Bangladeshi delegation returns from Myanmar empty -handed

DHAKA, Bangladesh (AA) – A Bangladeshi delegation that recently visited Myanmar to peacefully resolve the Rohingya refugee crisis has returned without making any significant progress, according to a senior Bangladeshi official.
A 15-member high-profile Bangladeshi delegation led by Foreign Minister AH Mahmood Ali delegation visited Myanmar between Thursday and Saturday. It was the first state sponsored high profile visit to Myanmar since the persecuted Rohungya fled to Bangladesh a year ago.
Commissioner of Bangladesh Refugee relief and repatriation Commission Abul Kalam told Anadolu Agency in capital Dhaka Tuesday the delegation visited Myanmar as part of “a continuous effort to have a peaceful end of the refugee crisis, and we are hopeful that through these efforts a suitable condition will be created to repatriate Rohingya to their own land”.
But, despite the fact the he could not mention any visible progress, he described the recent visit as a “positive outcome” for Bangladesh.
He said a joint group discussion remains ongoing.
Director of COAST, a local rights body, Sanat K Bhowmik, called for a quick resolution of the refugee crisis, reminding that Rohingya people continue to live in inhumane conditions.
Government of Bangladesh is trying to solve the crisis through diplomatic ways. Dhaka also have had discussion with neighboring India and China—the countries could play vital role in solving the stuck, he added.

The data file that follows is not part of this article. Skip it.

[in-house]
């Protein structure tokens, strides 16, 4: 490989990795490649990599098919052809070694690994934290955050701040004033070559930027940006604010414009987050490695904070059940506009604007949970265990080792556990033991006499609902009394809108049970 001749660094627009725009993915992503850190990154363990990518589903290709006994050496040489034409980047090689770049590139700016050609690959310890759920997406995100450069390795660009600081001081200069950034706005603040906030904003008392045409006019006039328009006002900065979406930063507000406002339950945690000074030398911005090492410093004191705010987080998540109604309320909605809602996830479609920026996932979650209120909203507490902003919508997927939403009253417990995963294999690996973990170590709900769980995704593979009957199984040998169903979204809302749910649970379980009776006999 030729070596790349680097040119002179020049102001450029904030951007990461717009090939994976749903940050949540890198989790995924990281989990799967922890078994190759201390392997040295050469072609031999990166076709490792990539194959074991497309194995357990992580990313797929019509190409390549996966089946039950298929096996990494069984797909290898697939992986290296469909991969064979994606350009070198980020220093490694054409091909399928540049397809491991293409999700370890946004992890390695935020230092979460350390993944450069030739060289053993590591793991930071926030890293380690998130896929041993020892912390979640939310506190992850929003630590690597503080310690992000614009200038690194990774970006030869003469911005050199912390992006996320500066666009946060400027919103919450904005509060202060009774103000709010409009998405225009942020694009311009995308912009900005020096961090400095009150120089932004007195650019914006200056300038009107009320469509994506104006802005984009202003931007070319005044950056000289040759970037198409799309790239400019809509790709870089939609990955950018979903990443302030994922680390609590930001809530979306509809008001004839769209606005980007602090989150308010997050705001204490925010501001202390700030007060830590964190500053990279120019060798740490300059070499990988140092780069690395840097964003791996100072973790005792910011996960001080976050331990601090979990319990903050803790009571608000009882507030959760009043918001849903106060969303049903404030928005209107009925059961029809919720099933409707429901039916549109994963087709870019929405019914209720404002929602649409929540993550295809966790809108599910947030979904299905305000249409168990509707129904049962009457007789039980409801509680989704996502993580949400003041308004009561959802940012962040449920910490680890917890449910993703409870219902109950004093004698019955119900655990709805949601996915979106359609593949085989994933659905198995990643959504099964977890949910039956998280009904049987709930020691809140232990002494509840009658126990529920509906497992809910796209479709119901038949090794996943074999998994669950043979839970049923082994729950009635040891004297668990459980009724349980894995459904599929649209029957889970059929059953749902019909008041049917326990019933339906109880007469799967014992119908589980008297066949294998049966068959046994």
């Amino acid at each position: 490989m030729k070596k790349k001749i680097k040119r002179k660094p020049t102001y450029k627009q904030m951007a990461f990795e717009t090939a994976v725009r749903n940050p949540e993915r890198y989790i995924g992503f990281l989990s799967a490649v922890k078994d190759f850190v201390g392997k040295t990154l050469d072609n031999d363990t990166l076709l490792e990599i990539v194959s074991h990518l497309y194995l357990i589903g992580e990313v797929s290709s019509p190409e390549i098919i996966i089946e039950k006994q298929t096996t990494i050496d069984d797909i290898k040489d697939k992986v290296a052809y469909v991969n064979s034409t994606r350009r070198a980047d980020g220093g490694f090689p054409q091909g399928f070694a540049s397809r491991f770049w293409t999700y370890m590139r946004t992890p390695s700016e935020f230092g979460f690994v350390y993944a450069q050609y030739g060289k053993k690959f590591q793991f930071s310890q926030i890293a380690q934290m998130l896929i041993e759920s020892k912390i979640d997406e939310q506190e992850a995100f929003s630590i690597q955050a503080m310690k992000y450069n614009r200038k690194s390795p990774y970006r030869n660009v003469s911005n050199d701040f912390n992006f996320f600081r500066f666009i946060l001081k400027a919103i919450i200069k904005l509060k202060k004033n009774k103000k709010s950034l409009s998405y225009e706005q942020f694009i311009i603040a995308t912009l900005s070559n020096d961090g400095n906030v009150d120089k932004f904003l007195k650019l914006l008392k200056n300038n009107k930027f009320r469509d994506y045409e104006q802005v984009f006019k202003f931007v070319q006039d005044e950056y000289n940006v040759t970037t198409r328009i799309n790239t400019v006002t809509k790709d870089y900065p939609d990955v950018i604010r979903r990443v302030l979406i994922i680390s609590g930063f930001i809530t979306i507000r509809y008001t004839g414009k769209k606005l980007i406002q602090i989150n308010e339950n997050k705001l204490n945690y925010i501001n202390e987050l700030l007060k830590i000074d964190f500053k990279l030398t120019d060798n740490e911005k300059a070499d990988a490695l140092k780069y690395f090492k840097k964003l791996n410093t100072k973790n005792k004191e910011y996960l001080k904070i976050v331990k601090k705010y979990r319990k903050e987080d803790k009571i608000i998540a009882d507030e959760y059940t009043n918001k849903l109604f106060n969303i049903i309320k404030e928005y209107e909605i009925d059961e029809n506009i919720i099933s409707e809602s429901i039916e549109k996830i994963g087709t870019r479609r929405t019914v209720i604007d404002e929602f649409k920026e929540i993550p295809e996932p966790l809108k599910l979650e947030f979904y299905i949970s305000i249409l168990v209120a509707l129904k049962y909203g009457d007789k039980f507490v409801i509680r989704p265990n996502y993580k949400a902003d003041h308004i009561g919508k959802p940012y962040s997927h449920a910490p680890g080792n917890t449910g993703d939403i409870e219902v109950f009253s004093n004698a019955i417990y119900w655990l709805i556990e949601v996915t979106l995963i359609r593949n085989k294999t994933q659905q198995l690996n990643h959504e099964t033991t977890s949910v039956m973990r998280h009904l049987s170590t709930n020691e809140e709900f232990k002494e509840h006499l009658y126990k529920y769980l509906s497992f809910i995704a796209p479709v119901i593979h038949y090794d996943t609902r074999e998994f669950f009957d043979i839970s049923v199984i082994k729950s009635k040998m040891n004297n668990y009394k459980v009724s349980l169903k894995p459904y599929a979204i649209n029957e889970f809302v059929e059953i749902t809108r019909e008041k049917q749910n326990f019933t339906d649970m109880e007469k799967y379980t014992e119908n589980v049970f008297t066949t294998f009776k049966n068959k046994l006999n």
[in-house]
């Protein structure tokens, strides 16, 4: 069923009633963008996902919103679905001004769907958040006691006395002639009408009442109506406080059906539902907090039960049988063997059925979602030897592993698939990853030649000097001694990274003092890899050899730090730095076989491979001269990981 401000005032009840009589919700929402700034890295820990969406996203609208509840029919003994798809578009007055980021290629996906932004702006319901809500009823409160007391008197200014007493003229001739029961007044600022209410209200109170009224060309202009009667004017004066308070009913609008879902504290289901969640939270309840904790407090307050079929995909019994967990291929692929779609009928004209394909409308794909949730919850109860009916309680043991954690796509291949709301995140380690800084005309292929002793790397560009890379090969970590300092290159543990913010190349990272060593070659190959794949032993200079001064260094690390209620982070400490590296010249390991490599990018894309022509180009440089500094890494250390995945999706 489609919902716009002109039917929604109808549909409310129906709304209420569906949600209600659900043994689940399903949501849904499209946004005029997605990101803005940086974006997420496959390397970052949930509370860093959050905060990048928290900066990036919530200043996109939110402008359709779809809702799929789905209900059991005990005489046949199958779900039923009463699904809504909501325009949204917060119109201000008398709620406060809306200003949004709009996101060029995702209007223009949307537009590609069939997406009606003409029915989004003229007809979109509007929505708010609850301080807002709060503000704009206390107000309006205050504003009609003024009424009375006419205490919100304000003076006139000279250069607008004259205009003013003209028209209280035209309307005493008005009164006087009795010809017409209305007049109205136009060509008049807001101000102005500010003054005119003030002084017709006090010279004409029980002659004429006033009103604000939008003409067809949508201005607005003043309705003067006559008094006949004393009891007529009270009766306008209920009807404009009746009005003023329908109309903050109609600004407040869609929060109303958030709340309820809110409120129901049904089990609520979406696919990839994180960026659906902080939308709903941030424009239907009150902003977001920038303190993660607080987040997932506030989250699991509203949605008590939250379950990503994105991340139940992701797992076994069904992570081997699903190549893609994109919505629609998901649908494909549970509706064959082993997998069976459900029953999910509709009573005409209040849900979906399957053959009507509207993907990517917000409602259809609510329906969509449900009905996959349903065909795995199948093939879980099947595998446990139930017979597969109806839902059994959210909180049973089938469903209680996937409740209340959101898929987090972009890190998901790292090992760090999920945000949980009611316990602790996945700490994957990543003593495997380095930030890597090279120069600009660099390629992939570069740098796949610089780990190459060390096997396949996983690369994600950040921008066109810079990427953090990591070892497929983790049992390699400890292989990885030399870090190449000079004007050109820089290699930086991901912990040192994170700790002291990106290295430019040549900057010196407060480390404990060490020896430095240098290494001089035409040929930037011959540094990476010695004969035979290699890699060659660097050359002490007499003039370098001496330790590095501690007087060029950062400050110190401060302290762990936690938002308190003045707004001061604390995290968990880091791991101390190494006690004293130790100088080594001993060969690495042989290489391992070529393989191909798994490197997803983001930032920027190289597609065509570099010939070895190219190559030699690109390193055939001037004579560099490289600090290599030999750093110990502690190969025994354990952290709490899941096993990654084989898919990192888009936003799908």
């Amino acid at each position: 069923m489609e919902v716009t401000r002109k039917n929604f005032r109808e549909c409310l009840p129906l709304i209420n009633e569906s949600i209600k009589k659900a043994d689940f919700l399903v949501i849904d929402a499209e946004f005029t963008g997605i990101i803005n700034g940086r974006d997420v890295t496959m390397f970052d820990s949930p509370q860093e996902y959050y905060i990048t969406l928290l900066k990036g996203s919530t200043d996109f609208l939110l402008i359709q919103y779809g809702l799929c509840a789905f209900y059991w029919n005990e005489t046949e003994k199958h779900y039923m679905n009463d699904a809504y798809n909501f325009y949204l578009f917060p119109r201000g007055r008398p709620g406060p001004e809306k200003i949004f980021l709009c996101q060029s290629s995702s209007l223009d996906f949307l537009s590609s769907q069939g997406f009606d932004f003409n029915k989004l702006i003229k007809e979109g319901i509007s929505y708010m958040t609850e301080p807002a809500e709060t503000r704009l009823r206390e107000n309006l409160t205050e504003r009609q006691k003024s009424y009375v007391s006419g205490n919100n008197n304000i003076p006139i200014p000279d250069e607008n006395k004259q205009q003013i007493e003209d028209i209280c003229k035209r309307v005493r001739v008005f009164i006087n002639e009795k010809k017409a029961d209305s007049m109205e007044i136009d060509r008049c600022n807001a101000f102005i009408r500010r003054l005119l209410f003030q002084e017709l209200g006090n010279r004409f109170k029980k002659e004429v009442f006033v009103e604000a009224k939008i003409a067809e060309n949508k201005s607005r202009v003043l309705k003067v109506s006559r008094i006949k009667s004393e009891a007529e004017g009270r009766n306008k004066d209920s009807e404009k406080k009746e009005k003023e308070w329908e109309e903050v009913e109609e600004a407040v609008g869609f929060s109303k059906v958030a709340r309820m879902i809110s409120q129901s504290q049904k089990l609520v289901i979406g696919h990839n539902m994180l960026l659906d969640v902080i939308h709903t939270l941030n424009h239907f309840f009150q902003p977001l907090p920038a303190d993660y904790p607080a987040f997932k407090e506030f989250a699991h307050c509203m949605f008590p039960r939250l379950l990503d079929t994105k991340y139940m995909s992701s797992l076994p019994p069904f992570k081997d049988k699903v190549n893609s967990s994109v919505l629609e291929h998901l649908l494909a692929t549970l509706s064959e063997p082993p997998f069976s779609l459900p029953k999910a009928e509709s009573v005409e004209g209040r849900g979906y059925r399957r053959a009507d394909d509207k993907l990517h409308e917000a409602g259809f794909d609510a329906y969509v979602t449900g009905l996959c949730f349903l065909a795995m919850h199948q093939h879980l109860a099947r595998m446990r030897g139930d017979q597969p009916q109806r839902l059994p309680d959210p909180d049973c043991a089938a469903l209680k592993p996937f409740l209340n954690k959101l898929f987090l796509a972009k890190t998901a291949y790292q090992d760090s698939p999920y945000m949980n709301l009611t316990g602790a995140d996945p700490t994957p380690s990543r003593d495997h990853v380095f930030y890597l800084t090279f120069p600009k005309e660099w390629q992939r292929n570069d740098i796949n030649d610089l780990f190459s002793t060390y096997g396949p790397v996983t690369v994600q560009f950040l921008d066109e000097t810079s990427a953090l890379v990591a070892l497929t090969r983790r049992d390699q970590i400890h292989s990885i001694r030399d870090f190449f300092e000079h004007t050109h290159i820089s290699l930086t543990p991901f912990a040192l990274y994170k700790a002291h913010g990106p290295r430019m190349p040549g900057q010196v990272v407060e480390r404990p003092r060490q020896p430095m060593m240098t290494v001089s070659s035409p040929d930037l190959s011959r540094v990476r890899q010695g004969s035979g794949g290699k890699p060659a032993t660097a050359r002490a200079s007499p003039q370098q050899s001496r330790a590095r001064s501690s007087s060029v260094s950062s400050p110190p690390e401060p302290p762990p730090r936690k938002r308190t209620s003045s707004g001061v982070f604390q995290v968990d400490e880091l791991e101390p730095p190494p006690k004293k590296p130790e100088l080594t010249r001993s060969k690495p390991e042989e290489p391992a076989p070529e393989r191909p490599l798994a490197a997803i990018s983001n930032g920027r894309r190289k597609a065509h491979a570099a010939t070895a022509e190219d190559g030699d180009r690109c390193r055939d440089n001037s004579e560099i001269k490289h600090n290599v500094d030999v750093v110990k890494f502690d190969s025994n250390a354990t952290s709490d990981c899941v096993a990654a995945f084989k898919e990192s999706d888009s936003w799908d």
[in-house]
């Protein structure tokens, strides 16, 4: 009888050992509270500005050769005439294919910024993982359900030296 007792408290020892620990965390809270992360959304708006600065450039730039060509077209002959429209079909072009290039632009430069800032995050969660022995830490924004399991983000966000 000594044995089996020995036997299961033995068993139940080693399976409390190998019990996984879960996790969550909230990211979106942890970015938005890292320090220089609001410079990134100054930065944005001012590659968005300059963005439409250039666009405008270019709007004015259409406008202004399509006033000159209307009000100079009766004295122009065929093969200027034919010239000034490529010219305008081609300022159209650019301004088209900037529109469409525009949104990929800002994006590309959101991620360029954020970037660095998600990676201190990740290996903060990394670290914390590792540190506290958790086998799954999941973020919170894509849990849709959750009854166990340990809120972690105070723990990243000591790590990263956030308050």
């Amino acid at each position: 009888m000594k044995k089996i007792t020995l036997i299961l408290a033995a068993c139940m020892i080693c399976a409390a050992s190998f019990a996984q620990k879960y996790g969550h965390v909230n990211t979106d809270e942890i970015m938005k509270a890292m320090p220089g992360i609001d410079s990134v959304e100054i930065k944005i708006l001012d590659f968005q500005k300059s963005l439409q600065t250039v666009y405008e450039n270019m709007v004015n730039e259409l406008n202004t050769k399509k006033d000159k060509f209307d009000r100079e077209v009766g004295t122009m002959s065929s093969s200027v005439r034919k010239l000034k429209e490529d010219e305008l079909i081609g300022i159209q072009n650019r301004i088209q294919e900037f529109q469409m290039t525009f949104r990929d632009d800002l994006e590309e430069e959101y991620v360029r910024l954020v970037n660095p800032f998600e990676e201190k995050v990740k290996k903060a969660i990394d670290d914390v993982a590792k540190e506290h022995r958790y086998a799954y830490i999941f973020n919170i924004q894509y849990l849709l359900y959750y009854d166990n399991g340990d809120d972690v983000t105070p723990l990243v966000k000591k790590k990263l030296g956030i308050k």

Rohingya refugees have long been expressing doubts and fears whether they would get their rights as citizen if repatriation happened.
Agreeing with their doubts and fears, Bhowmik said Myanmer had not met its commitments since the Rohingya people fled persecution in their country.
Earlier on Monday evening, the Bangladesh Foreign Secretary Md Shahidul Haque did not mention any date for the repatriation of Rohingya, saying “date has not been fixed yet for starting the process”.
Repatriation to any country is a very “complex and difficult” issue which cannot be done overnight, he added.
Since Aug. 25, 2017, more than 750,000 refugees, mostly children and women, have fled Myanmar and crossed into Bangladesh after Myanmar forces launched a crackdown on the minority Muslim community, according to Amnesty International.
At least 9,400 Rohingya were killed in Rakhine from Aug. 25 to Sept. 24 last year, according to Doctors Without Borders.
The Rohingya, described by the UN as the world’s most persecuted people, have faced heightened fears of attack since dozens were killed in communal violence in 2012. The UN has documented mass gang rapes, killings — including of infants and young children — brutal beatings, and disappearances committed by security personnel. In a report, UN investigators said such violations may have constituted crimes against humanity.

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